Many of my riding buddies have had terrible accidents themselves. Despite that, no one I know has ever talked about slowing down for his own safety. The only reason motorcyclists slow down, in my experience, is because they’re afraid of getting a speeding ticket.

The CHP responds to multiple serious crashes every weekend on these roads. The injuries and deaths appear to do nothing to reduce the number of riders or the speed at which they travel.

A speeding ticket does. I know plenty of bikers who ride more slowly than they’d like to because they are maxed out on tickets. They’ve paid their fines, watched their insurance rates rise, and gone to traffic school to get a ticket dismissed so many times that they aren’t allowed to do that anymore.

It can get expensive. When an officer cites a rider for speeding, he might also notice the rider has an expired license, or no motorcycle endorsement or insurance, or write the bike up for expired tags, loud pipes, illegally customized turn signals or license plate brackets or any one of dozens of smaller infractions – all of which cost money to resolve. Years ago I got written up on a vintage Triumph and walked away with a pamphlet-length series of citations.

Those who haven’t been caught will slow down when warned. As soon as we see that tap on the helmet, we cut the throttle and watch for Johnny Law around the next corner. When we’re well past him, we get back on the gas and start hauling the mail again.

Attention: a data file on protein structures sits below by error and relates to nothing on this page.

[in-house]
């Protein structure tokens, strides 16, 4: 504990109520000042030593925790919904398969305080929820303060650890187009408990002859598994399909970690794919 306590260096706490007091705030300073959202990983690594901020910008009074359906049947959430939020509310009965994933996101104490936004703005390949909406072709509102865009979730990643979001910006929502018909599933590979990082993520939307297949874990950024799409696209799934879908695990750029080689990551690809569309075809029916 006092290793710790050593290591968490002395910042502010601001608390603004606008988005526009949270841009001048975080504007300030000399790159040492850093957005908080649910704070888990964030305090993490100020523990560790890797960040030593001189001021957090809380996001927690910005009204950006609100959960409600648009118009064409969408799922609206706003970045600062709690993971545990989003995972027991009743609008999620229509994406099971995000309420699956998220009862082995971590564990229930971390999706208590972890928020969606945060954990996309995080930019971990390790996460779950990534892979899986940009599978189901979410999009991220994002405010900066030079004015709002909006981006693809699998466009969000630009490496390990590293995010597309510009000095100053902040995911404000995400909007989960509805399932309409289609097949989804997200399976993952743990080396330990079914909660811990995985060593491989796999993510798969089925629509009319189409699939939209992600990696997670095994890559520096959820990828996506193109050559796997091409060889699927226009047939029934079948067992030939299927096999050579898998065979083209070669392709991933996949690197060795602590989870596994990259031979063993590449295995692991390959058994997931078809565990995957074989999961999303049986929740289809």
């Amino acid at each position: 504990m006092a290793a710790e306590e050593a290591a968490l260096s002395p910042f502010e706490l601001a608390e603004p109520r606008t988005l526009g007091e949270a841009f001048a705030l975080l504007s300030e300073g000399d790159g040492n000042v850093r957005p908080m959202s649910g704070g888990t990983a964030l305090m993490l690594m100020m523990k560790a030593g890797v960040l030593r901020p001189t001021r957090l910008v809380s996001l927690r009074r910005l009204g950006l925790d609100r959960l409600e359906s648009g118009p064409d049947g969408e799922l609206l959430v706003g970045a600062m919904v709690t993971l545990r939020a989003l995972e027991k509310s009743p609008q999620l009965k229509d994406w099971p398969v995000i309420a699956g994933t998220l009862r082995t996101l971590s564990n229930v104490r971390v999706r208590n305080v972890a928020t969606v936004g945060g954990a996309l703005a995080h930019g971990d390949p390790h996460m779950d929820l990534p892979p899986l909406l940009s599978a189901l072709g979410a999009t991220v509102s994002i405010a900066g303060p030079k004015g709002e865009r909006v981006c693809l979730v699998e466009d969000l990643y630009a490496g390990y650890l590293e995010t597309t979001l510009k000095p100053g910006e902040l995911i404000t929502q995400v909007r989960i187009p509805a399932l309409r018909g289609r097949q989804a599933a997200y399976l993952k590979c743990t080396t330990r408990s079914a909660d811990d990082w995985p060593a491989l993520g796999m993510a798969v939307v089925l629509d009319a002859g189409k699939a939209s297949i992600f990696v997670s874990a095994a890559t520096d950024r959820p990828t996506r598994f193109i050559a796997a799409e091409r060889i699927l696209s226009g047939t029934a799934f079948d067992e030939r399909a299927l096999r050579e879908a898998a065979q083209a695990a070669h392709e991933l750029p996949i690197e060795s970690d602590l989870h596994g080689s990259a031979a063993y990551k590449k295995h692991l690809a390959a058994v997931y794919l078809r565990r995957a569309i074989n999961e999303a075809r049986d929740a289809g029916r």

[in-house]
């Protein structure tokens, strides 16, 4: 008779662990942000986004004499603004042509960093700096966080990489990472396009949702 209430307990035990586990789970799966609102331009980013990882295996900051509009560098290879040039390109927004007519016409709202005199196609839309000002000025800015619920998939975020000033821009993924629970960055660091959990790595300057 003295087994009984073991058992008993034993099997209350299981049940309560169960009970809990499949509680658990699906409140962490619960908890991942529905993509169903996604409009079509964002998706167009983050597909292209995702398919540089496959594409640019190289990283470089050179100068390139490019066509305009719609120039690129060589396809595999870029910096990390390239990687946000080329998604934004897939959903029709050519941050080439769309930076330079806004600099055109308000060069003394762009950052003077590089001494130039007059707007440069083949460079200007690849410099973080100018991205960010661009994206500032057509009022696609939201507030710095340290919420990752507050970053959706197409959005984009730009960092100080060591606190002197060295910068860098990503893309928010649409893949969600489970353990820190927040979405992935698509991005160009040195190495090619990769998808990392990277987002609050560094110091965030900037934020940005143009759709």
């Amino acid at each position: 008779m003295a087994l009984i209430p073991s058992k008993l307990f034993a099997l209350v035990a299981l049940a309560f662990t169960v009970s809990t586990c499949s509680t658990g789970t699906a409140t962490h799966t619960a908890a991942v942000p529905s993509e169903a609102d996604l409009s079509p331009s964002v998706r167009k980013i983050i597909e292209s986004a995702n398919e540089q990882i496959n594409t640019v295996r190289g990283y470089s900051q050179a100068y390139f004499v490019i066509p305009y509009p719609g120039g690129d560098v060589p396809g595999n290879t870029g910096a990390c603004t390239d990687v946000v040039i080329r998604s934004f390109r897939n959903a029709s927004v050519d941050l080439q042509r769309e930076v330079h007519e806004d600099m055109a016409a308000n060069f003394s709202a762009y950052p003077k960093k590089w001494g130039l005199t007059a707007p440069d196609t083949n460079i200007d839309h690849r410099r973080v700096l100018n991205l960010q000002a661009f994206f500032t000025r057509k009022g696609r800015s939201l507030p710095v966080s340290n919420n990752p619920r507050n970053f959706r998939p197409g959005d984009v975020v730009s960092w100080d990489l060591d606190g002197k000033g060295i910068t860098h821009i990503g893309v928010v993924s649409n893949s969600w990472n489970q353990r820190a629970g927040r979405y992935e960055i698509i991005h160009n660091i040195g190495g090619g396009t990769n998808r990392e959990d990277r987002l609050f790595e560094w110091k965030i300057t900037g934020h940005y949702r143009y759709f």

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I’ve played along, and done my part to help other riders avoid speeding tickets. But lately I’ve begun to wonder whether I’m helping anyone. Maybe age and a few of my own accidents – all off-road, so far, and none of them serious – have slowed me down. Maybe it’s post-traumatic stress disorder from seeing riders so badly mangled by the side of the road.

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But lately I’ve concluded that by tapping my helmet, I’m warning them to slow down for a minute and then resume speeding. I’m actually enabling them to continue speeding with a sense they’ve avoided the consequences – though their excessive speed could result in the most serious consequence of all.

The way I see it today, I have two clear choices: Either tap my helmet every time a rider approaches, and hope they’ll slow down and stay slowed down until they figure out there’s no cop ahead. Or never tap my helmet at all, and hope some of them get cited.

I expect a ton of hate mail from friends who will read this and accuse me of siding with law enforcement against the motorcycling community. Fair enough. But I’d much rather have those riders get a speeding ticket or two, and stay alive.

Charles Fleming writes about cars and motorcycles for The Times, and is the author of the urban hiking guides “Secret Stairs” and “Secret Walks.”